.11 TR 1100-1215 Stambaugh House 107 Spivey

Why does the U.S. incarcerate so many of its own citizens, more than any other nation in the world? What role does prison play in the national imagination? In this course we will attempt to answer both questions through a study of literature by and about prisoners.  We'll begin the course with a short survey of nineteenth-century American authors (including Emily Dickinson, Edgar Allen Poe and Herman Melville) and examine the frequent motifs of solitude and confinement in their work. To trace changing attitudes toward punishment and incarceration and to broaden our own understanding of the effects of the modern, prison industrial complex, we'll study Truman Capote's twentieth-century classic, In Cold Blood, as well as several recent prison memoirs and two documentary films.

.12 TR 110-225 Buttrick Hall 201 Tichi

.13 TR 235-350 West Hall 102 Eatough

In recent years, there has been a renewed interest among both novelists and literary critics in how literary experimentalism could form the basis for ethically-attentive political practices.  Where experimental literature from the first half of the twentieth century has often been charged with retreating from politics and focusing instead on overly complex narratives techniques, so-called “late modernist” works claim that experimentalism can help us to imagine new, more equitable socioeconomic systems.  In this course, we will assess the capacity of experimental fiction to imagine new ethical and political perspectives, looking in particular at how these texts encourage critical thinking and cultivate nuanced ideological positions.  Reading experimental fictions from Zadie Smith, Ben Okri, Thomas McCarthy, Will Self, and J. M. Coetzee, we will ask what sorts of communities these texts envision, how they describe the ways in which we can act in the world, and what role language and narrative plays in their understandings of political action.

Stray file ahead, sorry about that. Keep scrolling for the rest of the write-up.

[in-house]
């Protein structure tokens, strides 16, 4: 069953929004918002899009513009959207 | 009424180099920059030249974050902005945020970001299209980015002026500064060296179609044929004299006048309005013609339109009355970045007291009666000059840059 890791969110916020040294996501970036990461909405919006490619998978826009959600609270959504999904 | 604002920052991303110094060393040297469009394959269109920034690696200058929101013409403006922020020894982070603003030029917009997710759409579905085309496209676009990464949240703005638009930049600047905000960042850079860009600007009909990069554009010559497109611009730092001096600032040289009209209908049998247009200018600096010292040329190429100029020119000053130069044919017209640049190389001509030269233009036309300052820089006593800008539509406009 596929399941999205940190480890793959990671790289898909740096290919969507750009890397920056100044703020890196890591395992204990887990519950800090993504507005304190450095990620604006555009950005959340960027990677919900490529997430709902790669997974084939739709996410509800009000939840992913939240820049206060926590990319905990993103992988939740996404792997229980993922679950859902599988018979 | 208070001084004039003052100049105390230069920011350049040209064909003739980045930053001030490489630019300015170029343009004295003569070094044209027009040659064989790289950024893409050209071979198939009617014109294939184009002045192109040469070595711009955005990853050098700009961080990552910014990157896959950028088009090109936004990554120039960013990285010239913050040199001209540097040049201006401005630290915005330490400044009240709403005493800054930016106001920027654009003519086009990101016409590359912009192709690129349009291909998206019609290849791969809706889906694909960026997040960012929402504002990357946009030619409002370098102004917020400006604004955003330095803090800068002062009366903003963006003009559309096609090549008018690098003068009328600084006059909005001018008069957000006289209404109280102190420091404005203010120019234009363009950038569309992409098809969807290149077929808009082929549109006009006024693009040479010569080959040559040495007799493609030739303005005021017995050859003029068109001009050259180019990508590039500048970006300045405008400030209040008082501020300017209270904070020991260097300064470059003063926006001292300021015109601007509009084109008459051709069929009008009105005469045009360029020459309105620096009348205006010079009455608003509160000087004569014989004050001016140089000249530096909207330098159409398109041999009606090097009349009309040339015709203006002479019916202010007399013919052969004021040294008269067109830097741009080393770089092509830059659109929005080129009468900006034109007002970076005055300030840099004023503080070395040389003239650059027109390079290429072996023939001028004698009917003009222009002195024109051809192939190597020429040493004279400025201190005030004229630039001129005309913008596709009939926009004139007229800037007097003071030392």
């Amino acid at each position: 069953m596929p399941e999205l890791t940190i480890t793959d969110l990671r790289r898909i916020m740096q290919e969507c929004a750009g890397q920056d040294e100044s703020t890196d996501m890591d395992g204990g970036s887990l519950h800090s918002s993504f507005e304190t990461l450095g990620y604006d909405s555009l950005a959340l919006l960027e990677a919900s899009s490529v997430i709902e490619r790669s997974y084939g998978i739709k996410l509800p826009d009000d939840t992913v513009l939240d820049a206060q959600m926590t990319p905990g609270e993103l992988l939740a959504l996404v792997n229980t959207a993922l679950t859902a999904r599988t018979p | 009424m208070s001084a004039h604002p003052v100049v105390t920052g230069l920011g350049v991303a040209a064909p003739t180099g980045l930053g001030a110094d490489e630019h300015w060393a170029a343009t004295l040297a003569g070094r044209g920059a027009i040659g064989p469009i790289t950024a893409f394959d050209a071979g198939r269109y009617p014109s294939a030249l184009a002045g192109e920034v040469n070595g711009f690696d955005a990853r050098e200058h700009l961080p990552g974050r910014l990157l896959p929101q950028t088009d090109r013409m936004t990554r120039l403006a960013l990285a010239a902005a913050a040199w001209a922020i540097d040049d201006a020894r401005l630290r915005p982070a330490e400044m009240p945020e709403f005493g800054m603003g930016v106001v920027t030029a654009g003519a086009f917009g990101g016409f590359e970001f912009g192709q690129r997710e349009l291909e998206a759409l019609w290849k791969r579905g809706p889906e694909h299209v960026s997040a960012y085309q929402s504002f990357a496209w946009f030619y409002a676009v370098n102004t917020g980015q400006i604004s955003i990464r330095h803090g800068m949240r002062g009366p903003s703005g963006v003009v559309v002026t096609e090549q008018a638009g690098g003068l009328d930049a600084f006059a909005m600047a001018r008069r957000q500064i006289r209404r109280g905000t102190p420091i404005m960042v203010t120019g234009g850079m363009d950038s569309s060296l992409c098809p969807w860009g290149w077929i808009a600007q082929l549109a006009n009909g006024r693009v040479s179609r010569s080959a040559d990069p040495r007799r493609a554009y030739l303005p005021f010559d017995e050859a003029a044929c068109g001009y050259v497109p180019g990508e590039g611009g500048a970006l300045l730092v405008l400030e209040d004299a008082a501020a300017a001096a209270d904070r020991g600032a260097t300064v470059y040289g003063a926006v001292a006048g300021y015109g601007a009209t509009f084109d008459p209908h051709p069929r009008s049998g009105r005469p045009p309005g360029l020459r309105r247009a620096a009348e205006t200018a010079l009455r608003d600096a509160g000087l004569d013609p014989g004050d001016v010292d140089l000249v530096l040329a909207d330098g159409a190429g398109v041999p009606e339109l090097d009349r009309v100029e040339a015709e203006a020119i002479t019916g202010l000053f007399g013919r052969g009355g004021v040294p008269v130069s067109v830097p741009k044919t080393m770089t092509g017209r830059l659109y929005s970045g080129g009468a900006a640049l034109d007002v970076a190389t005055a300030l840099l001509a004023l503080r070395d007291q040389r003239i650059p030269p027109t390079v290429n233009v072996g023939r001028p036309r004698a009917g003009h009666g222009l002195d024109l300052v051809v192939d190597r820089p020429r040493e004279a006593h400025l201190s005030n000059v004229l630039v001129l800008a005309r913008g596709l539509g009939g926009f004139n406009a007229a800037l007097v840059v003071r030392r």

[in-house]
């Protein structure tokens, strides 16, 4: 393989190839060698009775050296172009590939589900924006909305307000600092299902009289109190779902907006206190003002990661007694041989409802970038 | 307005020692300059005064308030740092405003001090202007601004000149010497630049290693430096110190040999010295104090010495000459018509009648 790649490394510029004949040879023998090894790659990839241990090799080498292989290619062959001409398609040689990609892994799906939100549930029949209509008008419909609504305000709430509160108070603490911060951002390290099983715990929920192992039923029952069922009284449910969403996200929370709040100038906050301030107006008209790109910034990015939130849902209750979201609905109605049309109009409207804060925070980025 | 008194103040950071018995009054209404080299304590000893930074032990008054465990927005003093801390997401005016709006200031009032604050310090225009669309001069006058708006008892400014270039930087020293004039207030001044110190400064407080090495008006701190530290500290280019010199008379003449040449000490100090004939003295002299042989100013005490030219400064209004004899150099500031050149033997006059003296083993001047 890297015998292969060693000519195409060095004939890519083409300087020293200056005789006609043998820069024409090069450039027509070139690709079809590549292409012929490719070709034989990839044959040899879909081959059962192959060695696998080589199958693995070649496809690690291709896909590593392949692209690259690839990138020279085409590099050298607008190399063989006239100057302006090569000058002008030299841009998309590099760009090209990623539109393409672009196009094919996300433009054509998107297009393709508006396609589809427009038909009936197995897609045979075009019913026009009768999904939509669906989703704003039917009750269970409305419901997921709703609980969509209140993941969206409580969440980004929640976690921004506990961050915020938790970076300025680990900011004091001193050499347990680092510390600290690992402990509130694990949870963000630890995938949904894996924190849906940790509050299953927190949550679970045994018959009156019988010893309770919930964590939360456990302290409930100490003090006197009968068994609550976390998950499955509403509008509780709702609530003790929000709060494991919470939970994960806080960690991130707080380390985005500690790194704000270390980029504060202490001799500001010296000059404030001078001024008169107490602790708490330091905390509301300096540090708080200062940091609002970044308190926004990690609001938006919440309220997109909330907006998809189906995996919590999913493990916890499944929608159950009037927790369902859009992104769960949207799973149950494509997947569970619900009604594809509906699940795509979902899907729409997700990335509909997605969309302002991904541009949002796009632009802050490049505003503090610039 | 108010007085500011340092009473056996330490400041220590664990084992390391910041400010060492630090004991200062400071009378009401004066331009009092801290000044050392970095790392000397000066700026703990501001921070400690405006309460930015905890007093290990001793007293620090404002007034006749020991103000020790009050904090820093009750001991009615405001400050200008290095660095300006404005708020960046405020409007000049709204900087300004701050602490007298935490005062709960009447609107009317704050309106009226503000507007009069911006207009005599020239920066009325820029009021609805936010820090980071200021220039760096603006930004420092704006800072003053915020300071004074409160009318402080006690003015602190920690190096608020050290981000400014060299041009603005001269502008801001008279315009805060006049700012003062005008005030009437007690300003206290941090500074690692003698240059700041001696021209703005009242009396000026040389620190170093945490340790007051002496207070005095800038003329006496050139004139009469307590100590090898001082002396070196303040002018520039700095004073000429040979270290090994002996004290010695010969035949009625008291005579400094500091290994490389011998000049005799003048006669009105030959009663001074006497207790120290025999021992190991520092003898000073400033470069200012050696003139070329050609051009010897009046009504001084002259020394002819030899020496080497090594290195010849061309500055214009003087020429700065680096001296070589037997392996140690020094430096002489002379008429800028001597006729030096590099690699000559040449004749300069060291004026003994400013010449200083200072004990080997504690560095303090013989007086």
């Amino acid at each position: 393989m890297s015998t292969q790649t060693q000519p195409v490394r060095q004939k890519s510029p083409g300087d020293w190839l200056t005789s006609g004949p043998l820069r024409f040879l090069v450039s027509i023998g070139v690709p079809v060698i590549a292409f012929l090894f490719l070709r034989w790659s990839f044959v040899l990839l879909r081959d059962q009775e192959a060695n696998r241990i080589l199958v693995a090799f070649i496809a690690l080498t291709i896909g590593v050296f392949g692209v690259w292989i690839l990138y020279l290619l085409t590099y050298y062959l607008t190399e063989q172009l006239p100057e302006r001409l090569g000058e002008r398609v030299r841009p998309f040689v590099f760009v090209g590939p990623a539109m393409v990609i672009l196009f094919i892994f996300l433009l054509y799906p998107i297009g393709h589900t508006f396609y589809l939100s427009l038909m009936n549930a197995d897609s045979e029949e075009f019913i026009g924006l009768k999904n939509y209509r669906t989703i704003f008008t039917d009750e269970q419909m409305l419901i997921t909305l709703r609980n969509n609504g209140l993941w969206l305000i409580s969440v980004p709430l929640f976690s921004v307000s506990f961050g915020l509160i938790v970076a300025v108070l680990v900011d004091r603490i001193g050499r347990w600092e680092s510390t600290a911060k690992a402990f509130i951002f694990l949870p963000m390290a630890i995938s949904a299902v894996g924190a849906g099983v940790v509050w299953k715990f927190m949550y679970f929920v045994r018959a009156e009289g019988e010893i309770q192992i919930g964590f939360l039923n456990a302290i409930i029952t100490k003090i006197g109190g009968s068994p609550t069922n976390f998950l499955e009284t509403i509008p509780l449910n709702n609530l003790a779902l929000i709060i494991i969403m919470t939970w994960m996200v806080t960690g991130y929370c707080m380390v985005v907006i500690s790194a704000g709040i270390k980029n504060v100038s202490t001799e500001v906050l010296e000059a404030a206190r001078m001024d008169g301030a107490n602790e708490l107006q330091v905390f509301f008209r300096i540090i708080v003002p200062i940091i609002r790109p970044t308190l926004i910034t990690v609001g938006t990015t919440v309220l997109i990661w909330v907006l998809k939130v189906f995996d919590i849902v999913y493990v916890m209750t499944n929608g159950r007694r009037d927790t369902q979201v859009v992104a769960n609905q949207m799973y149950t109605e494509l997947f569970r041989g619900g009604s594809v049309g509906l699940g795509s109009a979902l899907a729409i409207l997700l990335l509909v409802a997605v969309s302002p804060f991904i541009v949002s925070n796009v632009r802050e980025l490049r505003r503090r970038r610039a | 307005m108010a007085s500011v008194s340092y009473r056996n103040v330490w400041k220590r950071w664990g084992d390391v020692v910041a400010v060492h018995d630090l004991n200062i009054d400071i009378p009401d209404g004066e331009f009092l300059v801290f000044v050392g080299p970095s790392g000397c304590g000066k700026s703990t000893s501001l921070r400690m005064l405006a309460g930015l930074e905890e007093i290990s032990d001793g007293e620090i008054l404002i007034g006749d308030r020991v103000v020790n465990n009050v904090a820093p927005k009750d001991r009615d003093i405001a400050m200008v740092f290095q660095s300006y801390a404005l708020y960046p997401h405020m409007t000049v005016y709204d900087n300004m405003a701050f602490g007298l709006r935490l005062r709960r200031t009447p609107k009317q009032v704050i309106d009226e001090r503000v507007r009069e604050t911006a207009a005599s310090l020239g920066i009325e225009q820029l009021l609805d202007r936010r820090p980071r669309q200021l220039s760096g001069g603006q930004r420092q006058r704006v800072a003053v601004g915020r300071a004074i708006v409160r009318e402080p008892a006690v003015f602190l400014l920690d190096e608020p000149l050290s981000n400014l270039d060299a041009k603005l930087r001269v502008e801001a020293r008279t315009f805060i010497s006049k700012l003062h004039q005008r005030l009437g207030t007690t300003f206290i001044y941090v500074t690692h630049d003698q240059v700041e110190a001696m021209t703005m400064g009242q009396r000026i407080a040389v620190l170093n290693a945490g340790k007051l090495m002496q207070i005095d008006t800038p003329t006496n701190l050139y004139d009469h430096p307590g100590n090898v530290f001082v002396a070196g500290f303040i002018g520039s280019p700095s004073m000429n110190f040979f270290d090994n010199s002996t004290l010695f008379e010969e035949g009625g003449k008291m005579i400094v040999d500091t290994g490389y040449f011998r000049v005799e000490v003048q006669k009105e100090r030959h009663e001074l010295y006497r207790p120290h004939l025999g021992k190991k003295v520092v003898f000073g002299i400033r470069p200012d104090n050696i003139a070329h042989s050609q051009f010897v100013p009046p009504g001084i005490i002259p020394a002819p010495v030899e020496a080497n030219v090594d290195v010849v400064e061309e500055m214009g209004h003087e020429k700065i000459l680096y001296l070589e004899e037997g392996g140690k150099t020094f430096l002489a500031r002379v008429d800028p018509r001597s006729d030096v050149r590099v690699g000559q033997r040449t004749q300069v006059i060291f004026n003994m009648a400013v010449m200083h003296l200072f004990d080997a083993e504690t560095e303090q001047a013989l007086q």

.14 TR 400-515 Buttrick Hall 204 Eatough

.15 TR 400-515 Calhoun 219 Cosner

.16 MWF 1010-1100 Benson Hall 200 Krause

.17 MWF 110-200 Crawford House 208 Birdsong

.18 MWF 310-400 Buttrick Hall 201 Krause

.19 MW 110-225 Hank Ingram House 208

ENGL 120W: Intermediate Composition

.01 MWF 210-300 Buttrick Hall 201 Spivey